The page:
More about Moneyway

While you may be reading this article about Moneyway as you have had or are thinking about having a Motor Finance agreement with them, Moneyway wasn’t always just a motor finance provider. They also had the brand Moneyway OneBill, or Moneyway Secure Homes, whereby customers would pay a monthly fee and all their utility bills were managed and “paid” by Moneyway. Possibly due to the complaints about charges and PPI which customers said were extortionate, this arm of the business closed. Moneyway also stopped lending in the subprime market in 2017 and it has worked to establish itself in the prime and near prime motor finance market.

So, back to Moneyway and their Motor Finance deals. Moneyway’s representative APR is around 15%, but some customers do obviously pay a fair amount more. Interestingly, on their website, Moneyway state that “Moneyway is all about helping our dealer and broker partners get the best motor finance deal for their customers as simply and quickly as possible” before they go on to mention their mission for customers. Their website is not geared up to easily find out how much finance would cost as a customer which is a shame as being able to compare with other vehicle finance providers would be really useful, and it actually seems to be more focused on recruiting dealers and brokers to become a Moneyway partner – maybe I’m being cynical, but this is how it appears.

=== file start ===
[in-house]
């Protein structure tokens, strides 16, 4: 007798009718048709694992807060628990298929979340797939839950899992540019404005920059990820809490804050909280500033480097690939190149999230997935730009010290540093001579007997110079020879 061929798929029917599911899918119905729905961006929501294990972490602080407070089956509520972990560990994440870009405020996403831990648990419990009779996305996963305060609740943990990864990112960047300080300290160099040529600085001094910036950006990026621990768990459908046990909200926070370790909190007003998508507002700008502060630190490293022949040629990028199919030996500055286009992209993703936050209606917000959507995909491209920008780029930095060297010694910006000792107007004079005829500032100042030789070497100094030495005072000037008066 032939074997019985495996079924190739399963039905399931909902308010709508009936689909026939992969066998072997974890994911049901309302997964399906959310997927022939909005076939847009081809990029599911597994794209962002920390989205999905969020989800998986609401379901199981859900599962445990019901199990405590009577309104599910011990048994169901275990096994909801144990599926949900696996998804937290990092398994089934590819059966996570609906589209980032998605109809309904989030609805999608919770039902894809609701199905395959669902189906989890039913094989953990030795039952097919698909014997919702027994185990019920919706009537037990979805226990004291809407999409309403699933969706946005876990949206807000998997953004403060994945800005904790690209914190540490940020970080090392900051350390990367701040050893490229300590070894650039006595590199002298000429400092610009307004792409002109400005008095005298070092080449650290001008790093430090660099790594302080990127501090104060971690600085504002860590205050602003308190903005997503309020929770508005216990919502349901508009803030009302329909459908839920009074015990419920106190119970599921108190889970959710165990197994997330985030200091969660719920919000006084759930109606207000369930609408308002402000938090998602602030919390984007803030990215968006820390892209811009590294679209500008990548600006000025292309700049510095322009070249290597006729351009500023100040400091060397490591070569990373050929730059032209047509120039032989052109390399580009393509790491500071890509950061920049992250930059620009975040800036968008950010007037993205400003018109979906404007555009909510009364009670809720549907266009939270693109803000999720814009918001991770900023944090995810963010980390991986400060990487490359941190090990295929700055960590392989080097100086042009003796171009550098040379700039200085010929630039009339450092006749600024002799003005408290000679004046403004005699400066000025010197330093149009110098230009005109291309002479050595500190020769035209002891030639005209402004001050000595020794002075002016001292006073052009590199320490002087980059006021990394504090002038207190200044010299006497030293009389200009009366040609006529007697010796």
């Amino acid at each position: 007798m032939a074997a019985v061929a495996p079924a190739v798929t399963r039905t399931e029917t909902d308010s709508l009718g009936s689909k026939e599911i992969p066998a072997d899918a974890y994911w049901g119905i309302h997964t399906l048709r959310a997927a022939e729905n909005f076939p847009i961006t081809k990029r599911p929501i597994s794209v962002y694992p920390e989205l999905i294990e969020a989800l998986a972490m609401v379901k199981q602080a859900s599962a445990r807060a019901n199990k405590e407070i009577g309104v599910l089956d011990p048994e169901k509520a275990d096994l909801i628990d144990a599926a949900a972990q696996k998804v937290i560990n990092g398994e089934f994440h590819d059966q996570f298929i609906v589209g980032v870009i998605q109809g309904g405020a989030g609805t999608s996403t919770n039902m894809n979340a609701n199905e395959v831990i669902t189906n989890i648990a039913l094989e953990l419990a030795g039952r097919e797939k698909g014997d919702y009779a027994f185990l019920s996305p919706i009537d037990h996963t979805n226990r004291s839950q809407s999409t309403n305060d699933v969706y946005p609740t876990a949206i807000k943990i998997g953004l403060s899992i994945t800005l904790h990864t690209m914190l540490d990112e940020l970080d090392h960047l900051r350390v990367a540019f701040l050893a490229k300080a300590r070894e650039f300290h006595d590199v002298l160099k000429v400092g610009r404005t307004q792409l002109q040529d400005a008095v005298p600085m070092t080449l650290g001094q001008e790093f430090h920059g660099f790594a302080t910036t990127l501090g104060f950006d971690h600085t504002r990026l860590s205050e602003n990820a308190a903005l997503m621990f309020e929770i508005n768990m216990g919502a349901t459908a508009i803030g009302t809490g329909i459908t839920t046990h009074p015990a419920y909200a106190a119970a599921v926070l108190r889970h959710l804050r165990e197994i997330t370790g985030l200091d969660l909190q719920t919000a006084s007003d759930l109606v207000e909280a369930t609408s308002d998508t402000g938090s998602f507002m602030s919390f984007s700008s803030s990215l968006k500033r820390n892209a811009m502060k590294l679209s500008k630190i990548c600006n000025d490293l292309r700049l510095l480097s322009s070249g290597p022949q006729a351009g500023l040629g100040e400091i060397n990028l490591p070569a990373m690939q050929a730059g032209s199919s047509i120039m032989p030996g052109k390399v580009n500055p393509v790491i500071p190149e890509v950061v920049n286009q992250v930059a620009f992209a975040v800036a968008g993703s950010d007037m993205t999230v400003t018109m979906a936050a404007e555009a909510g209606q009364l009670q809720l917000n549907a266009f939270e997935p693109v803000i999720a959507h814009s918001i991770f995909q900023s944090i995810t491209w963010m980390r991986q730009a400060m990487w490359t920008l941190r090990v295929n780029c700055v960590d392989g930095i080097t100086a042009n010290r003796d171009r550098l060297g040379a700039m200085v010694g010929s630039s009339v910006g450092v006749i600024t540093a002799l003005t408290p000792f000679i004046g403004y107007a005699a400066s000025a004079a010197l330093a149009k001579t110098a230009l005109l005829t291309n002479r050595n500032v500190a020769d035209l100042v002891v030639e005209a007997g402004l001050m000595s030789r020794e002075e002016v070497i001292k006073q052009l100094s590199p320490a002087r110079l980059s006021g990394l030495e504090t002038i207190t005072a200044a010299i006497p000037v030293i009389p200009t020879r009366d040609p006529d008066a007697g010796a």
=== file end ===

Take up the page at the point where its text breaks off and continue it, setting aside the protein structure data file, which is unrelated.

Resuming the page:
Problems and complaints with Moneyway

Aside from the usual mis-sold loan complaints, many of Moneyway’s poor reviews are to do with painfully high interest charges – one customer was distraught at borrowing £20,000 and finding out that they were paying back £35,000, so paying interest of £15,000. Other complaints that crop up are that Moneyway make it very difficult and discourage settling an agreement early; one customer claims that they were asked “Why would you want to settle it? Why pay for it all now?” and the customer’s response was obviously that they didn’t want to pay even more finance.

Overwhelmingly though, complaints against Moneyway are about mis-selling, and in their latest numbers, for Financial Ombudsman held up nearly half of the complaints against Moneyway’s owner Secure Trust Bank Plc. The typical complaints that fall under mis-selling are that the vehicles were faulty or of an unsatisfactory quality, the car and/or finance agreements were not described satisfactorily, they were unaware of certain charges (e.g., at the end of the agreement) or they cannot afford the agreement or were treated unfairly when they experienced financial difficulty.